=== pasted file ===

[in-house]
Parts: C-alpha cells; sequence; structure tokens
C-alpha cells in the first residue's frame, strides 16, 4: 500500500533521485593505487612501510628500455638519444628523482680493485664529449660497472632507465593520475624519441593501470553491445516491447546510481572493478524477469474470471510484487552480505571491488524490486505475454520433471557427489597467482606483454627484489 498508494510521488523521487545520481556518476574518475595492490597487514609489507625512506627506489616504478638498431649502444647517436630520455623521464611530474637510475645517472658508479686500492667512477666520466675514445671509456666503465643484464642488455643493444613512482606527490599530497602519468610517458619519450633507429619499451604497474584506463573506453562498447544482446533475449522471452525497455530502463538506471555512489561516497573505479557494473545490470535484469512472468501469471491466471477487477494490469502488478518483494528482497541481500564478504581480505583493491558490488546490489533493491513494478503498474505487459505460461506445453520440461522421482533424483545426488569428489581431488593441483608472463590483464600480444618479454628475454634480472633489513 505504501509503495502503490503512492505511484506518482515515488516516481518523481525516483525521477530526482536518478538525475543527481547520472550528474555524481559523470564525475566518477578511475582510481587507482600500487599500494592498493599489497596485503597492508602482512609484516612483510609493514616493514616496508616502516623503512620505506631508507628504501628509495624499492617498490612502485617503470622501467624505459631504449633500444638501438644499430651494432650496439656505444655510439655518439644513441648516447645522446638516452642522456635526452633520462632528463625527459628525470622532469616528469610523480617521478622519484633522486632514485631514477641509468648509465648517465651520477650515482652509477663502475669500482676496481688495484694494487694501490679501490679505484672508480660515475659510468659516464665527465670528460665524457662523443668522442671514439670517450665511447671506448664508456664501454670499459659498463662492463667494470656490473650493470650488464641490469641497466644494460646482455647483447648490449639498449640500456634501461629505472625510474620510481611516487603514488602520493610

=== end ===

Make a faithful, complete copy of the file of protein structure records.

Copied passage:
[in-house]
Parts: C-alpha cells; sequence; structure tokens
C-alpha cells in the first residue's frame, strides 16, 4: 500500500533521485593505487612501510628500455638519444628523482680493485664529449660497472632507465593520475624519441593501470553491445516491447546510481572493478524477469474470471510484487552480505571491488524490486505475454520433471557427489597467482606483454627484489 498508494510521488523521487545520481556518476574518475595492490597487514609489507625512506627506489616504478638498431649502444647517436630520455623521464611530474637510475645517472658508479686500492667512477666520466675514445671509456666503465643484464642488455643493444613512482606527490599530497602519468610517458619519450633507429619499451604497474584506463573506453562498447544482446533475449522471452525497455530502463538506471555512489561516497573505479557494473545490470535484469512472468501469471491466471477487477494490469502488478518483494528482497541481500564478504581480505583493491558490488546490489533493491513494478503498474505487459505460461506445453520440461522421482533424483545426488569428489581431488593441483608472463590483464600480444618479454628475454634480472633489513 505504501509503495502503490503512492505511484506518482515515488516516481518523481525516483525521477530526482536518478538525475543527481547520472550528474555524481559523470564525475566518477578511475582510481587507482600500487599500494592498493599489497596485503597492508602482512609484516612483510609493514616493514616496508616502516623503512620505506631508507628504501628509495624499492617498490612502485617503470622501467624505459631504449633500444638501438644499430651494432650496439656505444655510439655518439644513441648516447645522446638516452642522456635526452633520462632528463625527459628525470622532469616528469610523480617521478622519484633522486632514485631514477641509468648509465648517465651520477650515482652509477663502475669500482676496481688495484694494487694501490679501490679505484672508480660515475659510468659516464665527465670528460665524457662523443668522442671514439670517450665511447671506448664508456664501454670499459659498463662492463667494470656490473650493470650488464641490469641497466644494460646482455647483447648490449639498449640500456634501461629505472625510474620510481611516487603514488602520493610